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I have lived for 41 years.
When I look back to the first 18 or so, I think, “Wow. I was an asshole kid at times.”
I don’t remember a lot of it. But what I do remember, I place in one of two categories:
1. The loving, kind kid
2. The asshole kid
The first is, of course, full of joyful moments. I had two dedicated parents who gave raising me their all. They did the best they knew how, and I am appreciative of their guidance and lessons. They supported anything I wanted to try growing up—ballet, showing horses, softball, track, cheerleading, travel. They always encouraged me and helped me believe I could do what I wanted.
The second is full of moments of me being super bossy, not performing well in school, gossiping, being difficult at doctor and dentist appointments, talking back, ignoring requests, and having moments of all-around rude or inappropriate behavior. Once I wrote an overly sexualized poem with explicit sexual language. A friend’s mom found it, and I was forbidden to go to their house. I am not sure my parents ever knew about that.
As supportive and loving as they were, I don’t perceive that I experienced secure attachment. I was emotional and anxious. Our discussions stayed pretty surface. My mom grew up in a home with five brothers, and a mom who had a strong personality: she was straightforward and didn’t “beat around the bush” so to speak. My mom was also that way.
Because my childhood recollections were minimal, I was nudged to do some soul digging in my late 20s. Fun fact, to quote Ele-writer Janis Isaman, it takes people on average 20 years to address a Big T (trauma).
Old memories began appearing like small flashcards of images that would emerge in my mind. I would remember the feeling of forced pressure and get flashes of being held down. Then I started to see other faces appear. Slowly and over time, the whole scene presented itself to me.
I realized I had experienced COCSA, which stands for Child on Child Sexual Abuse. Because I never experienced “penetration,” I downplayed it in my mind as child’s play. Then I shut it down for many years, and I didn’t remember nor recall any of it until therapy sessions several years later.
At age 41, I am only now understanding how it affected me. I was able to recall the scene in my mind—my legs held open and forced down, arms and hands covering my face, as I stare through my fingers at the brown wood bottom of the top bunk above me, wishing it would crash down. Feelings of disgust came over my young, vulnerable body, feeling my bathing suit bottoms ripped away.
I realize my asshole kid memories were symptoms in my childhood that I never understood were signs of sexual abuse:
>> Bossiness, ignoring requests, talking back = fear of losing control
>> Not performing well in school = distracted
>> Gossiping = low self-esteem
>> Being difficult at any doctor’s appointment = oversensitivity of blood, even the most minor bodily harm like a scratch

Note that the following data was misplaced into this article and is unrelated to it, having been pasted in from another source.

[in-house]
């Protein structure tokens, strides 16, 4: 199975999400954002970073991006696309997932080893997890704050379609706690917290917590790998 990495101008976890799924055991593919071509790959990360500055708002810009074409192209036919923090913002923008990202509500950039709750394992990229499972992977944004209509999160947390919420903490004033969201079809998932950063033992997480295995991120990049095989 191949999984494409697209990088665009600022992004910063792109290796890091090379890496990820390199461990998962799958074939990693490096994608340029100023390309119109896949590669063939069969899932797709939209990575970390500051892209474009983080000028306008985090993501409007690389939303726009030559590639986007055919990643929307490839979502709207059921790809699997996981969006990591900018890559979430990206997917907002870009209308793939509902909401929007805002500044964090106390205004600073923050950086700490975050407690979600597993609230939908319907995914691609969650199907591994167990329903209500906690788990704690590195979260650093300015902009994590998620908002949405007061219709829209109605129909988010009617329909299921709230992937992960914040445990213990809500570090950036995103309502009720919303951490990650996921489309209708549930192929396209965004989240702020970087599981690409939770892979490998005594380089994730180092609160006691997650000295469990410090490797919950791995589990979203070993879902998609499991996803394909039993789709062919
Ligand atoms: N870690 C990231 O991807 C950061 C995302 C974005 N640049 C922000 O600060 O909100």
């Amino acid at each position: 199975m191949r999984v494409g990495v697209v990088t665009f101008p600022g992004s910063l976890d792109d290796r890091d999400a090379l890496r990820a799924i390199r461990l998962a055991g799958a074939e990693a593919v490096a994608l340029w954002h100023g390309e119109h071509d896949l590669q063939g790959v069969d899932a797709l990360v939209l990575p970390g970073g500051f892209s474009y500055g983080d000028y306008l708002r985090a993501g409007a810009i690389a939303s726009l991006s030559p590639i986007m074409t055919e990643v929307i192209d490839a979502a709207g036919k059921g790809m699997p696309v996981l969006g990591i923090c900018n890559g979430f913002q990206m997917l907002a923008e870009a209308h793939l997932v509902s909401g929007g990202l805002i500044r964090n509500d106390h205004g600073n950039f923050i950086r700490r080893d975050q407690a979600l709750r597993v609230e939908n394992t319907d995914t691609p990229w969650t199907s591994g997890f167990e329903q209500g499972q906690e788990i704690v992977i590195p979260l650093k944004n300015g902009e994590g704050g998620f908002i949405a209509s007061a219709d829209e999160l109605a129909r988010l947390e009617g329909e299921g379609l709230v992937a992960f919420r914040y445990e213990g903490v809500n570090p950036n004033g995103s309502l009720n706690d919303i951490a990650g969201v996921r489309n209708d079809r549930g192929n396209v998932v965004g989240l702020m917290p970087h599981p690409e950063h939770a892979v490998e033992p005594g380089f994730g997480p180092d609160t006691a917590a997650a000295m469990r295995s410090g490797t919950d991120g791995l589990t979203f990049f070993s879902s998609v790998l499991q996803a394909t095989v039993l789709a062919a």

Other signs appeared, but I had no idea they could signal sexual abuse—pants wetting, disordered eating, anxiety, numbness, depression.
Later in life, I experienced dissociative patterns, and relationship challenges, pushing people away. I also went through the guilt, shame, blame, disgust cycle.
I was hurt. And I was a total asshole.
So when I say, I was an asshole kid, I was. And I am sorry.
I am sorry to the little girl in me who was wounded. I am so very sorry that I couldn’t do more to protect her, that I couldn’t stand up and push that person off her, and I am so sorry she had to go through what she did. I love her to the depths of my soul, and I want her to know that.
I wish I could have given her so much more than I was able to. And I let her know that. I let her know I love her, I ask for her forgiveness, show her so much damn appreciation, and…I let her know she wasn’t an asshole kid—she only acted like one.
While it’s still something I am working through, I have found a lot of peace since my initial recollection.
When my realization caught up with my body, western medicine couldn’t identify the source, and I was then guided to more holistic subtle energy practices. I tried everything: Astrology, Acupuncture, Healing Touch, Feng Shui, Reiki, Energy Codes®, psychotherapy, trauma therapy, the list goes on.
There wasn’t one specific magic fix. It has been a combination of many approaches and tools, which is why I find many certifications on my resume, including Feng Shui, Spiritual Counseling, Medical Intuition, Subtle Energy Medicine, and now, Energy Codes®.
While I have shared my complete forgiveness process before, one tool I have also used is connecting with my inner child and loving on her. While I am not inferring this will “cure” or “heal,” I want to share this practice with anyone who may feel called.
It’s a short guided meditation into safety and love, connecting us with our higher selves in an unfolding journey into inner-child presence. The process supports a path of awareness and empathy: inner child meditation.
It has been a potent tool for my journey, and I have heard from clients that it has helped them to dive deeper into compassion, acceptance, forgiveness, and awareness.
If you do try, I would love to know how it resonates for you.
In closing, I apologize to the people I hurt. Hurt people, hurt people, and I am sorry to those I bossed around, gossiped with and about, and I am sorry to anyone I mistreated.
May my share offer a different perspective to my asshole kid ways, or maybe bring new awareness to a kiddo acting out in your life.